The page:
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Two Types of Annuities for Retirement Income

Key Points
  • Turning your retirement savings into income that will last can be a major challenge when you're preparing for and then living in retirement.

  • Immediate fixed life annuities and variable annuities guarantee income that can't be outlived in retirement.

  • Adding an optional guaranteed lifetime withdrawal benefit to a variable annuity guarantees a minimum level of income, regardless of market fluctuations.

  • Understanding the unique attributes of each can help you decide if they'll support your income plan.

After all your hard work saving for retirement, you'll need to manage market risk and generate income that lasts. Annuities are one tool that can help—particularly if you're seeking a stream of income that you know will be around as long as you are.

There are two types of annuities we believe may be worth considering to generate income: immediate fixed annuities and variable annuities. Many variable annuities offer an optional rider (often called guaranteed lifetime withdrawal benefits, or GLWBs) that can provide additional protection for your income.

Immediate fixed annuities provide pension-like income, while variable annuities provide a guaranteed stream of lifetime income at retirement, either through "annuitization" or the purchase of an optional GLWB rider.

Under the standard annuitization option, an investor's retirement income is based on the performance of the underlying investment options he/she selected. Adding a GLWB rider locks-in a minimum level of income that can rise with the performance of the investment options but can never fall.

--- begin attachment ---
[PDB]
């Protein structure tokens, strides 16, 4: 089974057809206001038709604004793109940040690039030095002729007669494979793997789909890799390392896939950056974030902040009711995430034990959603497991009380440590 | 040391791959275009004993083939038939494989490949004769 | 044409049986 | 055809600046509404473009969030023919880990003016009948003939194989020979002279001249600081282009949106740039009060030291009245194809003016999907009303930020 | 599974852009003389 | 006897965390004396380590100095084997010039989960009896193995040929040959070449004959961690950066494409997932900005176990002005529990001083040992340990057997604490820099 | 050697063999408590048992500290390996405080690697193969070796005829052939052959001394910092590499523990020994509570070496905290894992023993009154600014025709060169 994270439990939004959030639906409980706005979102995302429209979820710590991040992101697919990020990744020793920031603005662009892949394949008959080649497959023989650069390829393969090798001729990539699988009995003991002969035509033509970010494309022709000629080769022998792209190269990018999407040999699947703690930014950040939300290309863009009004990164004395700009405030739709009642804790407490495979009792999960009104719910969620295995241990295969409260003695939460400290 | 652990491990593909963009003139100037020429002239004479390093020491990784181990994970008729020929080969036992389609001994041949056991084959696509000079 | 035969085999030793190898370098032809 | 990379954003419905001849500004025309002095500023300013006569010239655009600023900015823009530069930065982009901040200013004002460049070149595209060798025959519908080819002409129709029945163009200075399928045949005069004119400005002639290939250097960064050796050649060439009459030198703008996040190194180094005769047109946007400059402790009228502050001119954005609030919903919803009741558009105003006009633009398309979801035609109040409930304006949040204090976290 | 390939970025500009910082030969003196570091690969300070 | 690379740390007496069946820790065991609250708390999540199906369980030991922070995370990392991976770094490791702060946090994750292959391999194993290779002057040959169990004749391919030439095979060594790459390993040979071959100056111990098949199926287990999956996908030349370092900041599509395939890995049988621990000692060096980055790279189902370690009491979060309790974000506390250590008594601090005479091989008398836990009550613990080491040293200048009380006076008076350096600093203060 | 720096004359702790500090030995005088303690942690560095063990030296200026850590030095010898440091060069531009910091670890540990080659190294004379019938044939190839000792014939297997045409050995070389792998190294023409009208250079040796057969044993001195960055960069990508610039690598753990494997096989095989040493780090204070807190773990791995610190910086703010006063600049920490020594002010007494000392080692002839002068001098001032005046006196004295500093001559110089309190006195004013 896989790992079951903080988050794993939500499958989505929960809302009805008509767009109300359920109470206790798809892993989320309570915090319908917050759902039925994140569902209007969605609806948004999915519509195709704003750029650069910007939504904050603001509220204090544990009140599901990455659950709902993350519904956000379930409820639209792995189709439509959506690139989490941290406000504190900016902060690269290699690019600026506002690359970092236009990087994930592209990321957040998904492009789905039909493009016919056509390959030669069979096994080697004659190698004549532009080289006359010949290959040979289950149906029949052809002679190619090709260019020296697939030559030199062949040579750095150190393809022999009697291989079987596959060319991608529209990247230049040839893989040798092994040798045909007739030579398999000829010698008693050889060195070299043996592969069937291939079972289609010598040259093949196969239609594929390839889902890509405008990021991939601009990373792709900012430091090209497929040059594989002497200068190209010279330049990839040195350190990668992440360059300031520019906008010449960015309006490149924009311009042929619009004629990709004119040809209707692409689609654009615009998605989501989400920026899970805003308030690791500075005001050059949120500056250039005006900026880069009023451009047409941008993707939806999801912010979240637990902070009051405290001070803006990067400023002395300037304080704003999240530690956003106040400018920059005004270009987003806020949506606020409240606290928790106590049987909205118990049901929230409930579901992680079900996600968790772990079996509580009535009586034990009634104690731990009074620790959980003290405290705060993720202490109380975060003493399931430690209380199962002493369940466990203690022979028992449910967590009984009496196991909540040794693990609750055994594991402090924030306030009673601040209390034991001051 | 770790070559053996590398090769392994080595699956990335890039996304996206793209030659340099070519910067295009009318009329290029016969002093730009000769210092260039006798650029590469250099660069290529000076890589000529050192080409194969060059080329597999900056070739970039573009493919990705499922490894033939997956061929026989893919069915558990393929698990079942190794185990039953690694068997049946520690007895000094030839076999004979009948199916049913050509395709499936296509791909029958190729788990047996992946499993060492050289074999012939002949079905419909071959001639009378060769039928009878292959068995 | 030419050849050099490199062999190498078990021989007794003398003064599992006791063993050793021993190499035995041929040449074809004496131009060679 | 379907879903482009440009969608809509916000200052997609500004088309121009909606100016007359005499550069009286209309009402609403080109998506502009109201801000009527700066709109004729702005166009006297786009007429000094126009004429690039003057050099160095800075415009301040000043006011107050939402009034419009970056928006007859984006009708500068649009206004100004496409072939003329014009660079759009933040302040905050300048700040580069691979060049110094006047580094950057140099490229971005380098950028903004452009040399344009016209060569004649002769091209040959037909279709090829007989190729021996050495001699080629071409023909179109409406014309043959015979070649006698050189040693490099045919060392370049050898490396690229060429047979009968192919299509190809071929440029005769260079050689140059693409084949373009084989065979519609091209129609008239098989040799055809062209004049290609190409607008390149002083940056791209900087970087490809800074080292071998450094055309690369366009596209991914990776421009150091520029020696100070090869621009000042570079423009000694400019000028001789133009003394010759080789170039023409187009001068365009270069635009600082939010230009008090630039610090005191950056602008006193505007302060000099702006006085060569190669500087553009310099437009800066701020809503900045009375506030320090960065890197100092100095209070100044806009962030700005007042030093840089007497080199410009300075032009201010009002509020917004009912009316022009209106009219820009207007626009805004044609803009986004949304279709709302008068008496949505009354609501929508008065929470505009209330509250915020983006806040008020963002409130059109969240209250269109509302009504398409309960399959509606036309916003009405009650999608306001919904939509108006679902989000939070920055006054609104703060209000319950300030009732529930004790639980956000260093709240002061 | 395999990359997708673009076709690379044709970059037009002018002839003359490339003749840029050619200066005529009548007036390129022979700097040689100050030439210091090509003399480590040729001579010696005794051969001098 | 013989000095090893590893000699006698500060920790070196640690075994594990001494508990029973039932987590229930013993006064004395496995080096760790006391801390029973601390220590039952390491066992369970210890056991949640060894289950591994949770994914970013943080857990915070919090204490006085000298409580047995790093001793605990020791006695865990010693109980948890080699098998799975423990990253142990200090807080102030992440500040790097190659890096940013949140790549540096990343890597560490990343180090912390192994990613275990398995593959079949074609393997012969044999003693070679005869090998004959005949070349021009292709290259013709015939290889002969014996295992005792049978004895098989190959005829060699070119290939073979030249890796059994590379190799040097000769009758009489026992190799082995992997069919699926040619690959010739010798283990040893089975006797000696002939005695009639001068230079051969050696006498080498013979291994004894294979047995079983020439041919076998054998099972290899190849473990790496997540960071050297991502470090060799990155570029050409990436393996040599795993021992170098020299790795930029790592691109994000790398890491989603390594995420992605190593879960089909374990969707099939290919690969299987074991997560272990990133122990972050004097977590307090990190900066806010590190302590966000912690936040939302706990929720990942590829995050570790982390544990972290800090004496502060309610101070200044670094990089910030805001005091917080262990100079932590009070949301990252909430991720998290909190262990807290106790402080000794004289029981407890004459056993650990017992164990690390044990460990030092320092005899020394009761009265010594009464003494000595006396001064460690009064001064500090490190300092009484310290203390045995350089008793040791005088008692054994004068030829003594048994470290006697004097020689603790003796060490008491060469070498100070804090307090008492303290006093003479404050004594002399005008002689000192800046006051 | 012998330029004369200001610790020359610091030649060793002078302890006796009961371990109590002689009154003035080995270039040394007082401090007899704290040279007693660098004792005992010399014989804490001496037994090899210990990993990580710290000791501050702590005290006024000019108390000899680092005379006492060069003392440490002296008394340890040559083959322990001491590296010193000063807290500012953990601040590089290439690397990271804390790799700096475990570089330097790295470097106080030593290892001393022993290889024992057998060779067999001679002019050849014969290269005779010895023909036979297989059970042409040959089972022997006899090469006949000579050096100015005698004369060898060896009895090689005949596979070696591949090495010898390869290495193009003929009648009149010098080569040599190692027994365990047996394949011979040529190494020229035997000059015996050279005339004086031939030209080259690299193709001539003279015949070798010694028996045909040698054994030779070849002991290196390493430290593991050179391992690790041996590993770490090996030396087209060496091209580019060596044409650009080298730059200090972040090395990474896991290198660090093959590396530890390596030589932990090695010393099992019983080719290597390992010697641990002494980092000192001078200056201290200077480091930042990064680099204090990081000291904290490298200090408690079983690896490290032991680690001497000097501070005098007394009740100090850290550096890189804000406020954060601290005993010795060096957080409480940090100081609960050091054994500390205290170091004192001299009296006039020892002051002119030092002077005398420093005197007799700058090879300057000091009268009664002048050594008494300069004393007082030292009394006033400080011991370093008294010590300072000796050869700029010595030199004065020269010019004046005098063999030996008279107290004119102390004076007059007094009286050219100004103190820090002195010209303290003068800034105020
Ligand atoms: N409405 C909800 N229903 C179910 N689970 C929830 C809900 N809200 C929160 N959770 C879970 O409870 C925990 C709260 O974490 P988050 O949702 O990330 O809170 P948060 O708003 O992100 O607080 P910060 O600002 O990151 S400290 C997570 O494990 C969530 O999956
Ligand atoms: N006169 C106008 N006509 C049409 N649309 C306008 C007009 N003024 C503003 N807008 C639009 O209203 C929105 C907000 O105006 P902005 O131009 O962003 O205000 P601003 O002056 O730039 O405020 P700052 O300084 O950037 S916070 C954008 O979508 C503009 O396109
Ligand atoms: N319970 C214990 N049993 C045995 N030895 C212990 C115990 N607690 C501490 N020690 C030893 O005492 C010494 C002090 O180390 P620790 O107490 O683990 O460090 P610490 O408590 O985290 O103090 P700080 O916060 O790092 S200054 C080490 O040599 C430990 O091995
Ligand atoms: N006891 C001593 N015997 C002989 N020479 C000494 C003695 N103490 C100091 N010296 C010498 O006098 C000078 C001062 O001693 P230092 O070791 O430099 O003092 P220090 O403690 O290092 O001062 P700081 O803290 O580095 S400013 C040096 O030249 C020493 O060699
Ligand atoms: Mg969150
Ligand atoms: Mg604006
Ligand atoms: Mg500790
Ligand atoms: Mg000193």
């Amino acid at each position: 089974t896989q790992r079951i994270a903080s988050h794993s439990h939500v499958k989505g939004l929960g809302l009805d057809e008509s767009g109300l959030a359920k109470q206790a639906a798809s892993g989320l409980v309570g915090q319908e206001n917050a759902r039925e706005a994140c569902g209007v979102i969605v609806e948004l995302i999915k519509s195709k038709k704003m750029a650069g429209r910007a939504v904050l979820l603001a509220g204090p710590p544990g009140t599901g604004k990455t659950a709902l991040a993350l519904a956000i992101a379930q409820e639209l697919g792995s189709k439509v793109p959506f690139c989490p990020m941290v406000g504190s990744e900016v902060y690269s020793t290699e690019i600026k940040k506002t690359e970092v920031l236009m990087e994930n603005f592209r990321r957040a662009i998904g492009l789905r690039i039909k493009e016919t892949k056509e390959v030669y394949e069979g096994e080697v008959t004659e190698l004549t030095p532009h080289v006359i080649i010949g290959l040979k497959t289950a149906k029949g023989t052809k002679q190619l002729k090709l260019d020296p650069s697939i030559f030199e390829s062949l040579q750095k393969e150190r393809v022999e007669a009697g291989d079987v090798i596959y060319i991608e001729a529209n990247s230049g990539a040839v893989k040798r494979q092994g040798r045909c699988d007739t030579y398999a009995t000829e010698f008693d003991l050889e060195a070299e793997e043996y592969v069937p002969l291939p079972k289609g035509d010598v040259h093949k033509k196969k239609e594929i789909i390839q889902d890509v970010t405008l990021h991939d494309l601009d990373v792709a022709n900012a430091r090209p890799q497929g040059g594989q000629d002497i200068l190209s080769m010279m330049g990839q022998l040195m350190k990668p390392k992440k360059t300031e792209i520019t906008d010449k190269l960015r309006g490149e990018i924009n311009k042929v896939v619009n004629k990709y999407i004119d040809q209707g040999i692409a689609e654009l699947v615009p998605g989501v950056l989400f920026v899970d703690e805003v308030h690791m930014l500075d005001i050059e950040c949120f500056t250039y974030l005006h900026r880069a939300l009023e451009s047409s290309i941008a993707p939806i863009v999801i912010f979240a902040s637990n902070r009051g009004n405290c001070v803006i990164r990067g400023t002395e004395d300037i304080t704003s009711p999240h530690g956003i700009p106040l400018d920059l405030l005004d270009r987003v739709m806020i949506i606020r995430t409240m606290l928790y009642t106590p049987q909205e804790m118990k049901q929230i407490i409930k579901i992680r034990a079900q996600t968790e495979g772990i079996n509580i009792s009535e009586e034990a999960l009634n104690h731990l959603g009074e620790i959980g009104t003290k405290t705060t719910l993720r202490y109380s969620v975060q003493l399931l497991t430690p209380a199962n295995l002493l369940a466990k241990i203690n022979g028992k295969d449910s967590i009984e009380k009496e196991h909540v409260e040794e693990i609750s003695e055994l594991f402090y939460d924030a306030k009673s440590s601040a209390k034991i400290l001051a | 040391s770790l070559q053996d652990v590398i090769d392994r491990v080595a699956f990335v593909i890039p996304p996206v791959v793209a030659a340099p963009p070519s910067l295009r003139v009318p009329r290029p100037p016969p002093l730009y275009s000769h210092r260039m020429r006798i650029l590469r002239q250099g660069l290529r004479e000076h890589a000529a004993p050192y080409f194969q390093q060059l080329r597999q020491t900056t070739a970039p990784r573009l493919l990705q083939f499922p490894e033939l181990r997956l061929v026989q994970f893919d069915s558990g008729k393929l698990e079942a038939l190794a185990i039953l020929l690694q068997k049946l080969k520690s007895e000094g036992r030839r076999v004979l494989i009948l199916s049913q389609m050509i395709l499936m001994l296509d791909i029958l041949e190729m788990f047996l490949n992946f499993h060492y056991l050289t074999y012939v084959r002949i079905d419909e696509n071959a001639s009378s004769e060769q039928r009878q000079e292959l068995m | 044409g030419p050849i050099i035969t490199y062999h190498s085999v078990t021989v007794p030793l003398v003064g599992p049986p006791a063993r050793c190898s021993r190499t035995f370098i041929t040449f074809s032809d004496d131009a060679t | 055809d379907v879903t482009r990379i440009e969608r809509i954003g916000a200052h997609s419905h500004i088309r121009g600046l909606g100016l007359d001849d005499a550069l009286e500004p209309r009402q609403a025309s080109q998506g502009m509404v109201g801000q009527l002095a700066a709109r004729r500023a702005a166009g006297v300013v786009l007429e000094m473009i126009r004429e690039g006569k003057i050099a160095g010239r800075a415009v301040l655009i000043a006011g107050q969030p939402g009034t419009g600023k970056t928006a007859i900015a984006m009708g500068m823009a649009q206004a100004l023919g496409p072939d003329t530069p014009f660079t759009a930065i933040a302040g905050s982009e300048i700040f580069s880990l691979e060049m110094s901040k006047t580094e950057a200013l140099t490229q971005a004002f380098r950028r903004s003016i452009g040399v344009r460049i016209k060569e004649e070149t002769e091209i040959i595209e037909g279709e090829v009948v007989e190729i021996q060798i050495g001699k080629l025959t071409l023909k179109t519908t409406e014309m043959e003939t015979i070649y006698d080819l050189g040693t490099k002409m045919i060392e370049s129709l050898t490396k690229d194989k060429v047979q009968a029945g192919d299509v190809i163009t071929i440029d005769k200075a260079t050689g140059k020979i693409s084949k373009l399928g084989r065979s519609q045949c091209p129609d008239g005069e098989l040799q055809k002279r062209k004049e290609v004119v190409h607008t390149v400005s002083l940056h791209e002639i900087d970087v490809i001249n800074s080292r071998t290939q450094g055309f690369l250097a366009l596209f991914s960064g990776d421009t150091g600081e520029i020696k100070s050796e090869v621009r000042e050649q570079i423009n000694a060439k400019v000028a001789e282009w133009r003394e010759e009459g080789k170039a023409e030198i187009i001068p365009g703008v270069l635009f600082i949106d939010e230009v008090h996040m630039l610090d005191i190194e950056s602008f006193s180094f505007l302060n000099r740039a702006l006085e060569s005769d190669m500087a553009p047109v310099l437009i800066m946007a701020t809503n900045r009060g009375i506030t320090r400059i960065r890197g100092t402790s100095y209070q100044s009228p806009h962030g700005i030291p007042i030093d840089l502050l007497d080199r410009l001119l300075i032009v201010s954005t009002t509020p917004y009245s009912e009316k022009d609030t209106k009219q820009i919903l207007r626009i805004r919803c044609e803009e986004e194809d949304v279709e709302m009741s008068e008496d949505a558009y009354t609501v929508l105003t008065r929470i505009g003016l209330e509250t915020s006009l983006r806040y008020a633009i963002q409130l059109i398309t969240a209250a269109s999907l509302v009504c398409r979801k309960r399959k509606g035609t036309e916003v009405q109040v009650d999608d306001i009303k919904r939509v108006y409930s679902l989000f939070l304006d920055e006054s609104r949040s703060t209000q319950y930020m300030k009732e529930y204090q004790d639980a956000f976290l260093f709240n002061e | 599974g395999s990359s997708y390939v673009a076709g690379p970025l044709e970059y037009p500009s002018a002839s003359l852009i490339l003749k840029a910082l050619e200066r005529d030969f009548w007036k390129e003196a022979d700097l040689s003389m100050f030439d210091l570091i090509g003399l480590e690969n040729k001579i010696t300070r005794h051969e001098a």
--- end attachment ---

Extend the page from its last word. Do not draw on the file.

Annuities add protections to your retirement

First off, why consider an annuity? One reason beats all the others, in our view: Unlike a portfolio of stocks and bonds, annuities combine characteristics of standard investments with insurance features. Most life annuities provide a reliable stream of income that you can't outlive, and some can help you reduce or transfer the risk of investing in the market for part of your portfolio to an insurer.

Annuities are also a way to systematically turn savings into income. This may seem complicated, but it's one of the most important steps to consider when managing your retirement portfolio—how, exactly, will you create regular withdrawals from your portfolio that will last?

Immediate fixed annuities provide pension-like income for life

Immediate fixed annuities are the oldest, most common type of annuity: you pay an insurance company a lump sum up front, and in return, you receive a fixed monthly payment for life (or some other specific time period)—a reliable stream of income you can't outlive.

Immediate fixed life annuities may make sense, in our view, if you're seeking income now and don't want to worry about market fluctuations—at least for a portion of your savings. The insurance company manages those details and makes sure you receive a fixed payment that lasts for life. As long as the insurance company is solvent, you'll receive a payment for the same amount every month.

If you live longer than average, you'll benefit from owning an immediate fixed life annuity. The rate of return depends on your initial investment and how long you live. Annuity experts call this a "mortality credit." If you live longer than other investors, you'll benefit. In fact, it may be most useful to think about an immediate fixed annuity not purely as compared to other investments, but more for its insurance features.

What about the current low-interest-rate environment—can that impact payments from an annuity? It may not make the most sense to load up on immediate fixed annuities when interest rates are low, as the payments depend, to a degree, on the market. But if you need guaranteed income, it probably won't pay to wait too long either. One strategy is to stagger your purchase of immediate fixed annuities over time, much like a bond ladder but using annuities, as your guaranteed income needs grow.